When I was a kid, the Easter long weekend meant two things: Chocolate for breakfast, and no more school. Nowadays, the full moon marks something much more significant – an annual pilgrimage to the Byron Bay Blues and Roots Festival, Bluesfest. Nestled in Byron Shire, Australia’s most easterly point, the 5 day festival this year boasts an impressive bill of amazing musical talent from Australia and around the world.
The day started at 4 PM, but with the last of the working week to finish up and forget, it wasn’t untill 6 that I managed to make it on site. The site this year is very similar to earlier years, but includes a new tent – the Cavanbah – featuring more local artists from Byron and the region, and other press stuff. After pausing for a moment to take in the spectacle as the sun set and the lights began to take over, we headed over to the Mojo tent, where the thick, bouncing dub bass of Ziggy Marley was already pulsing through the ground. performing as a solo artist, after nearly twenty years with his band, the Melody Makers, Ziggy stands as a commanding force for love and positivity. In addition to hits Look Who’s Dancing, and Tomorrow People, Ziggy also sang a few songs from his father’s back catalog – Get up, Stand Up and Is this Love. Reggae, and the history of Jamaican musical culture are alive and well, and it was a great place to start the festival.
Missed: Trombone Shorty, David Bromberg Quartet, Eilen Jewell, Ollie Brown, Dan Hannaford
My Morning Jacket
After a short interlude in the Mojo tent, Kentucky alt-rock-country outfit My Morning Jacket hit the stage. They gave a commanding and intense performance, but I have to admit I’ve never been able to get exactly where these guys are going. From the opener, Setting Sun, through tracks from the latest album, Circuital, Jim James and his mates essentially confused me with their unclassifiable, genre hopping brand of music. I like it, I think. I probably need to spend more time with the records to get the most out of the concert. Still, an impressive show.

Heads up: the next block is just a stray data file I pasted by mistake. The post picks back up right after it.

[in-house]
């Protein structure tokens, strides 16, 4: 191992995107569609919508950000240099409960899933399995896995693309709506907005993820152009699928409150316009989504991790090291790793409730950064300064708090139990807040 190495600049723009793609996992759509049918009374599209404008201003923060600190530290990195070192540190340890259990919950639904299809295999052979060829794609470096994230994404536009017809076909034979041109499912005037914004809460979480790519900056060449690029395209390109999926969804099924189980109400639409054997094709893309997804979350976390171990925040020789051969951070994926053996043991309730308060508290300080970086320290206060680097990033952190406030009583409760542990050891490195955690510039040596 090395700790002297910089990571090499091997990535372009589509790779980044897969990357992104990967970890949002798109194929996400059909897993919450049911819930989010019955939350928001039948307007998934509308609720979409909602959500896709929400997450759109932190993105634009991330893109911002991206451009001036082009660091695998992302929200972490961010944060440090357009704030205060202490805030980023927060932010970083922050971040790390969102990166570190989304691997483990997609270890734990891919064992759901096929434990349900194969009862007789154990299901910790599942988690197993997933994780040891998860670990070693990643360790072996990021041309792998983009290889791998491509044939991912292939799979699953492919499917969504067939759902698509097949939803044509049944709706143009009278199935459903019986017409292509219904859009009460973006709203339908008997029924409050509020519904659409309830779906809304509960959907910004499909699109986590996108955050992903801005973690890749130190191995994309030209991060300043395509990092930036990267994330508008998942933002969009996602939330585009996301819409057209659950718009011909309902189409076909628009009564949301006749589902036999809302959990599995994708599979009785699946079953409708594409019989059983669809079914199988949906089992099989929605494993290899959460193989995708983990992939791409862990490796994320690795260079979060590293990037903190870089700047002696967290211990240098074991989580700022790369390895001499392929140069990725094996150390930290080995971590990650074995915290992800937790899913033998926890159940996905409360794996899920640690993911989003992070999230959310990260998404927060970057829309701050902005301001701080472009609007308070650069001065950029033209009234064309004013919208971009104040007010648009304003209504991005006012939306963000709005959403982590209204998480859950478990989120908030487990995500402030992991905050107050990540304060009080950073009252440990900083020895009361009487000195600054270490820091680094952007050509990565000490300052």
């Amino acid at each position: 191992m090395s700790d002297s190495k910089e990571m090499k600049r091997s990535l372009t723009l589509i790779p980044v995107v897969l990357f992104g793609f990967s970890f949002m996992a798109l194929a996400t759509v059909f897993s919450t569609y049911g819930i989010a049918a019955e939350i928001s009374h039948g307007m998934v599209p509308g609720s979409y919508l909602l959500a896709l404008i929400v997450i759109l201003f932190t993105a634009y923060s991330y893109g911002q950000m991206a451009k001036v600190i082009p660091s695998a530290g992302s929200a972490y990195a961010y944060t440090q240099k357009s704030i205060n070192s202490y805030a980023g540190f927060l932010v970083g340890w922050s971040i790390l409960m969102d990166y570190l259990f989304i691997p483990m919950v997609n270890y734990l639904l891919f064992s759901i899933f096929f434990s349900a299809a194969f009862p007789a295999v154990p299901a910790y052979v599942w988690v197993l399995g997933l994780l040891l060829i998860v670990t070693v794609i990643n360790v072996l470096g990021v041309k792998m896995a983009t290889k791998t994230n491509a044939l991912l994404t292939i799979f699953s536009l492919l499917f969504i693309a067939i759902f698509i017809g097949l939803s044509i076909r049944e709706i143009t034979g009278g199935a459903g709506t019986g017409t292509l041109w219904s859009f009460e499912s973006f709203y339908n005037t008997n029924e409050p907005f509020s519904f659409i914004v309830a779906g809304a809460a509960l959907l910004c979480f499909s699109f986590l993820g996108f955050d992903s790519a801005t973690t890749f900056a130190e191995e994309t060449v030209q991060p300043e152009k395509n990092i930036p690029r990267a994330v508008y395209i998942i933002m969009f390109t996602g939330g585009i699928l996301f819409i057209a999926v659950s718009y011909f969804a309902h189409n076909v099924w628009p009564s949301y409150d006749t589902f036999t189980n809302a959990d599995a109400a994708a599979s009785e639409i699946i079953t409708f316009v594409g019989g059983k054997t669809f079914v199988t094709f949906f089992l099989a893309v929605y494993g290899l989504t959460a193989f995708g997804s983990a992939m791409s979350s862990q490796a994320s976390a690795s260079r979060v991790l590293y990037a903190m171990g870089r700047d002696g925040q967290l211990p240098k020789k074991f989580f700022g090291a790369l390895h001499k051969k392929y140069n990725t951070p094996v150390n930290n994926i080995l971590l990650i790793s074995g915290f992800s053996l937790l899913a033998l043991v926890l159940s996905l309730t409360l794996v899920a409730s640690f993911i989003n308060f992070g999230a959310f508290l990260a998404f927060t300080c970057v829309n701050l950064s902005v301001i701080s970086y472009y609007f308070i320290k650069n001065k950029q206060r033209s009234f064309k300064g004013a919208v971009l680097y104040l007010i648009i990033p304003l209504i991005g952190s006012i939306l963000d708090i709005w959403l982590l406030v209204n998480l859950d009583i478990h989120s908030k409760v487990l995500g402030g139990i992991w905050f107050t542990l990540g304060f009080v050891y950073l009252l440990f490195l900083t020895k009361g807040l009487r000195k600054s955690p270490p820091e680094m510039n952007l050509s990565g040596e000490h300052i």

Canned Heat have been playing blues boogie music for 47 years. To the uninitiated, (like me) it sounds a bit like they have just been playing one song the whole time. Still, the crowd at the Jamabalya stage were loving it, spilling out to hear the crunchy sweet tones of the band’s guitars. It’s just so cool to see people enjoying themselves, and the crowd at Bluesfest are the best festival crowd in the world.
Hat Fitz and Cara
I snuck over to the APRA tent to find a curious thing going on. There was this bloke who looked like a bushranger, only his axe was a guitar and an Irish girl playing the tin whistle and a drum kit with amazing precision. Even more amazing, the crowd was going completely batshit crazy, as though the tent was transformed into a black gospel church. The girl then began to lead the crowd, in a lilting call-and-response, revealing a beautiful, powerful voice. Something about the stomping beats and wicked blues guitar licks got into me, and before long, I was testifying with the rest of them. If you get a chance to see them perform Friday and Saturday, I strongly suggest you go.
Missed: Nick Lowe, John Hiatt & the Combo, Kooii, Mojo Bluesmen
Cold Chisel are, in Australia, one of the most important bands in the world. My son, who is 14, said to me in the middle of My Baby: “How do I know this song? I’ve never heard it before.” It’s something a bit troubling, but clearly Cold Chisel songs into all Australians, through some unknown mechanism. Jimmy Barnes unique vocal talent of harmonic screaming and shouting, and Ian Moss’s laid back, more traditional vocal style merge to create are imbibeda kind of aural magic – something that I have never seen replicated in any other band. Add to that the formidable keyboard and songwriting talents of Don Walker, Phil Small’s precision bass playing, and Ian Moss’ spectacular skill as a blues guitarist, and the band is, well, incredible. Along with new drummer Charley Drayton who brings a ferocity and youthful power to the heart of the music, the boys took the stage to the strains of Standing on the Outside Looking In and worked their way through their catalog, also premiering songs from their new album – No Plan. At these tracks, the crowd obligingly fist pumped and nodded along. But when the opening piano bars to Khe Sanh rang out through the Mojo tent, the crowd instantly collectively went utterly mad. The cheers, hoots and whistles were deafening and the singing! – everybody seemed to know all the words to what might as well be the National Anthem. Jimmy Barnes was struggling to be heard. I mean C’mon – it was Jimmy Barnes. And he had a P.A !
Here’s betting there will be a few hoarse voices around the breakfast table come Good Friday.
Missed: Lucinda Williams, Fabulous Thunderbirds, Banjalu